Five amazing facts about the New Horizons probe
Five things you might not have known about this Pluto-bound spacecraft.
It’s the fastest spacecraft ever launched
New Horizons entered directly into an Earth and Sun escape trajectory after launching on 19 January 2006 at a velocity of 58,536 km/h (36,373 mph), making it the fastest spacecraft to ever leave Earth orbit, 100 times faster than a jetliner.
It’s now the closest manmade object to Pluto (and it’s getting closer)
Until 2 December 2011 the Voyager 1 spacecraft held the “record” for the closest approach to Pluto, a mammoth 10.58 times further than the Earth-Sun distance. New Horizons is now within this record.
Its journey is almost equal to 32 trips between the Earth and the Sun
On 14 July 2015 – 3,462 days after launching and having travelled 4.76 billion kilometres (2.96 billion miles) – New Horizons will become the first probe ever to flyby Pluto. It will observe the once ninth planet of the Solar System for several weeks.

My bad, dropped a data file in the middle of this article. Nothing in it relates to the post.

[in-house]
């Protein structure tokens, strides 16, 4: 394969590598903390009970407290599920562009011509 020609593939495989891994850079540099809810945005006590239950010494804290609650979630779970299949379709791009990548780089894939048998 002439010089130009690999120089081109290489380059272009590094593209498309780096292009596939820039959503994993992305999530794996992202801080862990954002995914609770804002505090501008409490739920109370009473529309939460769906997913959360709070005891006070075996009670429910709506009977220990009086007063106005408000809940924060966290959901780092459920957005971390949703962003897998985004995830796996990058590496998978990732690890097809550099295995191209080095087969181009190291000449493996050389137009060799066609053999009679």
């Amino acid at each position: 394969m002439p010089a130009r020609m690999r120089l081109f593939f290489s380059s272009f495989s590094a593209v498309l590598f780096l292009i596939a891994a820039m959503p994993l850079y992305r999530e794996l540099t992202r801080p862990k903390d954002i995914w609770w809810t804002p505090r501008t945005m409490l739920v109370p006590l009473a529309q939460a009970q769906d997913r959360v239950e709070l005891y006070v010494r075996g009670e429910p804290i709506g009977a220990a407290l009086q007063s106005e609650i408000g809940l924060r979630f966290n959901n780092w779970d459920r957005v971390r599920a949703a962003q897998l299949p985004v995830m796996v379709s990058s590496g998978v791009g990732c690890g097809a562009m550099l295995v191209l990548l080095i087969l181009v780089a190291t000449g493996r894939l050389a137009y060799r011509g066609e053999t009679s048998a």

It could hit a hidden Plutonian moon
Five known moons are known to currently be in orbit around Pluto, but three of these were discovered in just the last couple of years. Pluto may have more unknown hidden moons, or other objects like asteroids, that could pose a threat to New Horizons as it approaches.
Its mission will continue beyond Pluto
New Horizons will use Pluto’s gravity to give it an additional speed boost to make its way into the outer Solar System. Here it will observe Kuiper Belt Objects, if there are any around, until 2020. The mission will officially end in 2026.
Image courtesy of John Hopkins University/Applied Physics Laboratory/Southwest Research Institute/NASA